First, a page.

There are so many unique places to shop in Roscoe Village. Among our favorites are:Village Bookworm: is a warm, inviting shop with a good selection of books, cards, puzzles, Krasco baskets, and, best of all, an "enchanting children's room filled with beautiful picture books, gifts, and fascinating toys." 435 N. Whitewoman Street;...more
For beautiful seasonal hanging baskets, perennials, herbs, and garden accessories, The Garden Gate is the perfect shop.The lovely flowers surround the outside of the building that houses the shop. It's quite a wonderful drawing card for those of us who are gardeners. Its contents inside this unique store is filled with not your ordinary kinds of...more
Even though Jill and I did not do this, I would suggest that if you visit Roscoe Village that you do! You can board the Monticello II at nearby Lake Park to take a forty-five minute tour down the section of the restored canal. The boat is pulled along the canal by a team of draft horses; the bells that they wear ring as they step along.
Daily runs are made from MEMORIAL DAY THROUGH LABOR DAY and Weekends until October
The reason we did not take this tour was simply because it was not open when we were there about May 3, 2006.
Please Click to See Entire picture of picture #2
at 300 North Whitewoman Street in Roscoe Village, you are able to visit the Johnson-Humrickhouse Museum (call 740-622-8710) or go to www.jhm.lib.oh.us.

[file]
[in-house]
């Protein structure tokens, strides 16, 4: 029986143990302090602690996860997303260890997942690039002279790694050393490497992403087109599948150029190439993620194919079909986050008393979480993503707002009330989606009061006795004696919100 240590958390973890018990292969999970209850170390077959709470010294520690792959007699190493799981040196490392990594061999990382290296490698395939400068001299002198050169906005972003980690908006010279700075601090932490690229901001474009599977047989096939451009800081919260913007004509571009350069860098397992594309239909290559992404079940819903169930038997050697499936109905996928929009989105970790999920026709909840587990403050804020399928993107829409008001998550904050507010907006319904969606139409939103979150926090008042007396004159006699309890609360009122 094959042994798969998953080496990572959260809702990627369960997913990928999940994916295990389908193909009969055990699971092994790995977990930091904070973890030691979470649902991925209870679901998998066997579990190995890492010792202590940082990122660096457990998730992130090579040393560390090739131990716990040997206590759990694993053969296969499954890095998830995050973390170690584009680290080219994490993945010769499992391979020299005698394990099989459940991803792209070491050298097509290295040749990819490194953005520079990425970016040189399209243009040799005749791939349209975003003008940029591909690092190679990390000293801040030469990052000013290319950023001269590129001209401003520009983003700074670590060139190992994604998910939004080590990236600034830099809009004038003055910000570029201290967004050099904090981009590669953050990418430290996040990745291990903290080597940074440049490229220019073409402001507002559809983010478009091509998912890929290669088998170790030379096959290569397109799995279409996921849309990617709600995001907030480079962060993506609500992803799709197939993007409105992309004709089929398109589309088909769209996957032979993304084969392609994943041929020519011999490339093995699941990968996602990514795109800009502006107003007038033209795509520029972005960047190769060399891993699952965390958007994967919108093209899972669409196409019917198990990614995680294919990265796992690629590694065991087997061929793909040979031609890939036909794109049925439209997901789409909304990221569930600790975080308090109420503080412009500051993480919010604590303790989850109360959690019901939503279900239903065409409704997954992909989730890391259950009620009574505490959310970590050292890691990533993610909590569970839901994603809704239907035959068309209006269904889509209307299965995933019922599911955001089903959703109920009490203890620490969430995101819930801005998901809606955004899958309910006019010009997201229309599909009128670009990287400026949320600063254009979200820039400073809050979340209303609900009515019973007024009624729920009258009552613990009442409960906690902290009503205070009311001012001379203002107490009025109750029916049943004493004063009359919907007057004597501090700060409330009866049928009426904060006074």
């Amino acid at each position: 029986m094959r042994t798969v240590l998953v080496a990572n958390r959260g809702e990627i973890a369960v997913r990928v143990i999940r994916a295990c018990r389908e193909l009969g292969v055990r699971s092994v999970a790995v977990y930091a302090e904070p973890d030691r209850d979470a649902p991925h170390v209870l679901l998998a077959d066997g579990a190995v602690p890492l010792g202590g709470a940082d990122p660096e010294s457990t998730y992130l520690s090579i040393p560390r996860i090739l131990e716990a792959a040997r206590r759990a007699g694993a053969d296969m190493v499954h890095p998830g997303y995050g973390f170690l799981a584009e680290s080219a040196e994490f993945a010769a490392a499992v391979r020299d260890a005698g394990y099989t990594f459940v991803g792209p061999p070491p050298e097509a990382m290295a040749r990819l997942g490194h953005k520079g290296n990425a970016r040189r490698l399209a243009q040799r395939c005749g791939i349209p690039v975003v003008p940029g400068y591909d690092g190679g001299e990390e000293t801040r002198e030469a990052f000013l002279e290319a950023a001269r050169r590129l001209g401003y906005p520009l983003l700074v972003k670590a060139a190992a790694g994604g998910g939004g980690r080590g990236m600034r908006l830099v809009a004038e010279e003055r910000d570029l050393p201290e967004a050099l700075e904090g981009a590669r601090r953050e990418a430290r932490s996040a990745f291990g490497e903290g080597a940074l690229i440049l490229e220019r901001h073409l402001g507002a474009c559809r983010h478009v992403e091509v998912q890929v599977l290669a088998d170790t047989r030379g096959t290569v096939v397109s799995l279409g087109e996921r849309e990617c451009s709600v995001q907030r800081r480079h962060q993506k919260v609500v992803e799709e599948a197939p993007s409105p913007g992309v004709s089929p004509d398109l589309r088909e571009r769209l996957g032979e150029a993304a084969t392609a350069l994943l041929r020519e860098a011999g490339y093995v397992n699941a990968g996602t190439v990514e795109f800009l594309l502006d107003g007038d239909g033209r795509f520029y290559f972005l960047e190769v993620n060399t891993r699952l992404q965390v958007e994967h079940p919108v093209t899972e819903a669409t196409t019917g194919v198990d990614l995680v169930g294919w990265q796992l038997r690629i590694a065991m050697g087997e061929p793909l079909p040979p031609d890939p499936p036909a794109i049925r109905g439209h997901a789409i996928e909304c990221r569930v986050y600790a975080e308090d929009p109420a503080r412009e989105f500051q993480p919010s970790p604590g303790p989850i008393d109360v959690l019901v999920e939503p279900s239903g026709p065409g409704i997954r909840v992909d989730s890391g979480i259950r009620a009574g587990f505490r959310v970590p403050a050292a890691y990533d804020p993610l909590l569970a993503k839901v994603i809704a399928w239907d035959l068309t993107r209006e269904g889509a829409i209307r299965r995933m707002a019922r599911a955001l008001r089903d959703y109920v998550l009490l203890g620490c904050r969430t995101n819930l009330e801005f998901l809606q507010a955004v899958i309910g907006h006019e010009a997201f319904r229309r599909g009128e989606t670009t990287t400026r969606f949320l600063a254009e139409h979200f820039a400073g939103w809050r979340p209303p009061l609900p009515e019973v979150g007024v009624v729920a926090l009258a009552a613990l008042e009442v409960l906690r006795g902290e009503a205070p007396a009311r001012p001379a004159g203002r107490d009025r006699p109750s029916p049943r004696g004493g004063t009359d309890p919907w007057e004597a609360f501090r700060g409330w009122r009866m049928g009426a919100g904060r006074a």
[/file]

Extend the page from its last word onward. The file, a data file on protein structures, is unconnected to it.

The museum is open from May-Oct from noon until 5:00 p.m. daily.
Also Nov-Apr, it is open from 1:00 p.m.-4:30 p.m. on Tuesday through Sunday
Adults pay $3.00; Children pay $2.00 (under age 6-free), and a Family admission is $8.00.
The Johnson-Humrickhouse Museum opened in 1931 and came from a bequest by David and John Johnson to the city of Coshocton as a memorial to their ancestors.
Although this two men were native-born brothers, they settled on the West Coast and traveled abroad extensively. They collected American Indian, European, and Asian artifacts. The museum's collections have grown through the years via donations.
There are four permanent exhibit galleries:
with a fifth gallery for temporary special exhibits.
There is a Museum Gift Shop where collection-related books, fine craft and jewelry as well as decorative items may be purchased.
Fondest memory: The Oriental Gallery features 18th and 19th century Arts & Weaponry: Jade, Cloisonne, Lacquerware, Porcelain, Theatre Masks, and Samurai armor & swords.
The American Indian Gallery includes Pre-historic Ohio Tools & Points, 19th century North American Artifacts such as bead & quill work, carvins, garments, pottery, and Pre-Columbian Mexican figurines.
The Historic Ohio Gallery includes 19th century Tools & Furnishings such as firearms, coins, implements, clocks, advertising art, and Pioneer home.
The Decorative Arts Gallery presents 18th and 19th century European and American arts such as knife rest, sculptures, dolls, Victorian decor, textiles and races.
The Special Exhibits change five times each year.